I see my inciting incident as Helen finding out she’s pregnant and then leaving Daniel (apologies about spoilers!). In the Romance Beat Sheet, it suggests the inciting incident should involve both protagonists. Except Helen doesn’t even meet Marcio until a third of the way through the novel. One of my Beta readers did comment on this fact, but I admit I like the first third for setting Helen on her journey without it being about Marcio. Maybe it makes the book more Chick Lit than Romance (which is how I have categorised it anyway) or maybe it’s just plain wrong. Interestingly, both Baby Blues and Class Act originally started with the meeting between lead girl and lead boy, but I pulled the action back so that the backstory didn’t become overwhelming.

Pillow Talk by Freya North

I am looking forward to using beat sheets to rebuild Class Act and, had I had something similar before I rebuilt Baby Blues, I suspect it would be tighter. These things are all about learning. If I had used the sheets, though, would I have invented Sharni and given her so much air-time? She’s one of my favourite characters and I would hate to lose her.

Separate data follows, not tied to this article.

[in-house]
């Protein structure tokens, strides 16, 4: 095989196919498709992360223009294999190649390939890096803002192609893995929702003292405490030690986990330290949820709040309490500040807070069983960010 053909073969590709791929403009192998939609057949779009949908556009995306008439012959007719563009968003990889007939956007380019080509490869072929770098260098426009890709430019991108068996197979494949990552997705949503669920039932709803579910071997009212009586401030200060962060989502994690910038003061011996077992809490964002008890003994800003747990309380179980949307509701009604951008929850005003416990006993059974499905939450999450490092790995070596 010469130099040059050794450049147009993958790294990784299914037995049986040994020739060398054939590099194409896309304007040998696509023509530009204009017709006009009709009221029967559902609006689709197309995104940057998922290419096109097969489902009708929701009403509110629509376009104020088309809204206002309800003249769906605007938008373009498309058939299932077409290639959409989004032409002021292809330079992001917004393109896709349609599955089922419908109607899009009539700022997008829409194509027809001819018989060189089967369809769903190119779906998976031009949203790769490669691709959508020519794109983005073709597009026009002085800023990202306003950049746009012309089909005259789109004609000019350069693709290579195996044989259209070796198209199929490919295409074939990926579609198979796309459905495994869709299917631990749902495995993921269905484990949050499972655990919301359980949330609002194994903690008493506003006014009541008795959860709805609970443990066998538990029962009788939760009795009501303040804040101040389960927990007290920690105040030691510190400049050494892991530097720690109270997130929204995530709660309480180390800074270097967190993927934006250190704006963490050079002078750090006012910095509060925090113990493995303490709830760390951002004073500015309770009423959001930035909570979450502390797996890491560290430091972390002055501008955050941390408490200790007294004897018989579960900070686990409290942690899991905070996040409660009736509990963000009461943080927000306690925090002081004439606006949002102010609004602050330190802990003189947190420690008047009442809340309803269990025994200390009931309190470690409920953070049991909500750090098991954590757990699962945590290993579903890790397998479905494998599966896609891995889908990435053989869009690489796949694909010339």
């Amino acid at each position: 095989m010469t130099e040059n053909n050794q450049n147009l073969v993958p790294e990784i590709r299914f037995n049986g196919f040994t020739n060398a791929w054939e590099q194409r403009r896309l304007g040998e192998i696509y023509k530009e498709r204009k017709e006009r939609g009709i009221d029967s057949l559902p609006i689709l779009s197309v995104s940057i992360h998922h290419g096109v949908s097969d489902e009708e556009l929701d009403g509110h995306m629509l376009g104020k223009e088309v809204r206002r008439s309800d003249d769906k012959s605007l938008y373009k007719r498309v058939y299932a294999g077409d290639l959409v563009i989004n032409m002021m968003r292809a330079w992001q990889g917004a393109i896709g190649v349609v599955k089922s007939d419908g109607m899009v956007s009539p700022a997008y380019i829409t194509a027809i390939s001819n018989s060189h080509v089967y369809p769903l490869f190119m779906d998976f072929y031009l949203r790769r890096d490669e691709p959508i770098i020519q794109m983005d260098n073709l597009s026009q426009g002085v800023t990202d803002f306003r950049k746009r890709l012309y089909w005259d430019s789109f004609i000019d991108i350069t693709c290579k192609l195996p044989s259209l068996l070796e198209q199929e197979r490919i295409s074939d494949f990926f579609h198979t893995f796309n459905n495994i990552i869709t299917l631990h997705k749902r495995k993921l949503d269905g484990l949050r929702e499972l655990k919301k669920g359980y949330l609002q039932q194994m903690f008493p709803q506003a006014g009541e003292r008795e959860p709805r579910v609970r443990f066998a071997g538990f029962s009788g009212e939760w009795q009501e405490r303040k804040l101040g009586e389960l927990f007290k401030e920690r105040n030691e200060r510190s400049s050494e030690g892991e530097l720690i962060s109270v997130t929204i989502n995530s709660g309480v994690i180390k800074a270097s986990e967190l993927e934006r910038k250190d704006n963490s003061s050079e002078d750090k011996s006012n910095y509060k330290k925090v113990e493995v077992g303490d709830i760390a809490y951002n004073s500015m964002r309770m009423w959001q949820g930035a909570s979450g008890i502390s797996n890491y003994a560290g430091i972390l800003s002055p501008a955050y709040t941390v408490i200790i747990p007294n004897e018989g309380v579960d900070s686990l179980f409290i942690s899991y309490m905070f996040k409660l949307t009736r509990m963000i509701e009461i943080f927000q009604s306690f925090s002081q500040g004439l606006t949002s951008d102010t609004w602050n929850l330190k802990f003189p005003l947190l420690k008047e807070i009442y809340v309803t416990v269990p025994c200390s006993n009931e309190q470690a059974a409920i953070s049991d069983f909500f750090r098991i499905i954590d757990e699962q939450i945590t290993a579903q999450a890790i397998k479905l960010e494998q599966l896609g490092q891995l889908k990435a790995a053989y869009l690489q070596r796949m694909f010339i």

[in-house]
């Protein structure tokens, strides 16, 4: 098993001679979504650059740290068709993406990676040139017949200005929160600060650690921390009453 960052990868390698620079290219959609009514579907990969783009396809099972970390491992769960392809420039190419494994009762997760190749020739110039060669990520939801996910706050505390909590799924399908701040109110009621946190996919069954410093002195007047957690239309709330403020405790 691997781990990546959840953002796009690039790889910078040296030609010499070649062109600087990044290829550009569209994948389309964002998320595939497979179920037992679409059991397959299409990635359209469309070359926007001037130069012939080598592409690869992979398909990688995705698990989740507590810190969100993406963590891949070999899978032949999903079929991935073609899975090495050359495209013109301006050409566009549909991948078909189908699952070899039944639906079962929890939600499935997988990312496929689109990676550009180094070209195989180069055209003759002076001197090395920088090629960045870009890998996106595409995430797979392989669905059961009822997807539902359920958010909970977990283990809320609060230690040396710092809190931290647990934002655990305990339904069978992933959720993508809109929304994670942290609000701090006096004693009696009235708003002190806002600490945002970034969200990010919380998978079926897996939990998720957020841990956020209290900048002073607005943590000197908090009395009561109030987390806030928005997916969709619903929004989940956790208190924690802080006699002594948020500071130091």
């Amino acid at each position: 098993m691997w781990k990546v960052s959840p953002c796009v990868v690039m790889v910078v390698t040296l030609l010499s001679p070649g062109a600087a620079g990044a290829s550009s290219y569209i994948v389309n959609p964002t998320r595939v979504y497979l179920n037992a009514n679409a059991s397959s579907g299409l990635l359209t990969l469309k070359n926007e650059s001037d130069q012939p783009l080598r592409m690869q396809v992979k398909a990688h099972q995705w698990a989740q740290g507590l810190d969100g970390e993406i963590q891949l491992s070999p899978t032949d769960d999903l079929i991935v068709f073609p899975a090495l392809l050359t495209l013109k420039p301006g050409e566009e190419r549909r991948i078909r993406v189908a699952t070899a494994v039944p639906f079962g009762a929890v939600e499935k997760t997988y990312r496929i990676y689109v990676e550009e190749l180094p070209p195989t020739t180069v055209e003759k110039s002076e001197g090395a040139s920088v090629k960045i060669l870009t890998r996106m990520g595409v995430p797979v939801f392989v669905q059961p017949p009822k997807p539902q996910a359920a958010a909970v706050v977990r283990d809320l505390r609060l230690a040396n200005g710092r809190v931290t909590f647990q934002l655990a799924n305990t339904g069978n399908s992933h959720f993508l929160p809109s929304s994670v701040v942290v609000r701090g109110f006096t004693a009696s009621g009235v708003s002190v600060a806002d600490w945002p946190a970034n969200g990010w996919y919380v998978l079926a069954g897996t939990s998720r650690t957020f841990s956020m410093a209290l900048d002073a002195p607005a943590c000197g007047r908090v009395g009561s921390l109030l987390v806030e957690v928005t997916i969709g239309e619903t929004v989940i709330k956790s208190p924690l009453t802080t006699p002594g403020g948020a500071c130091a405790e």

I seem to recall that I was reading Pillow Talk, by Freya North, at the time of redrafting Baby Blues, and the structure of that novel may well have had an impact on me (as there are super-strong secondary characters and the love interest comes later). If it’s good enough for Freya North, then maybe it isn’t so bad!

What’s your view? Can you have a Romance/Chick Lit novel where the lovers don’t meet until a third of the novel has passed? Does it give you a chance to understand why they’re made for each other or would you have given up on the novel before that point? They say to write the novel you want to read, but that’s only going to work if others want to read it too!

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Below is the next installment in my novel Two-Hundred Steps Home: written in daily posts since 1st January as part of my 2013 365 Challenge. Read about the challenge here.You can catch up by downloading the free ebook volumes on the right hand side of the blog: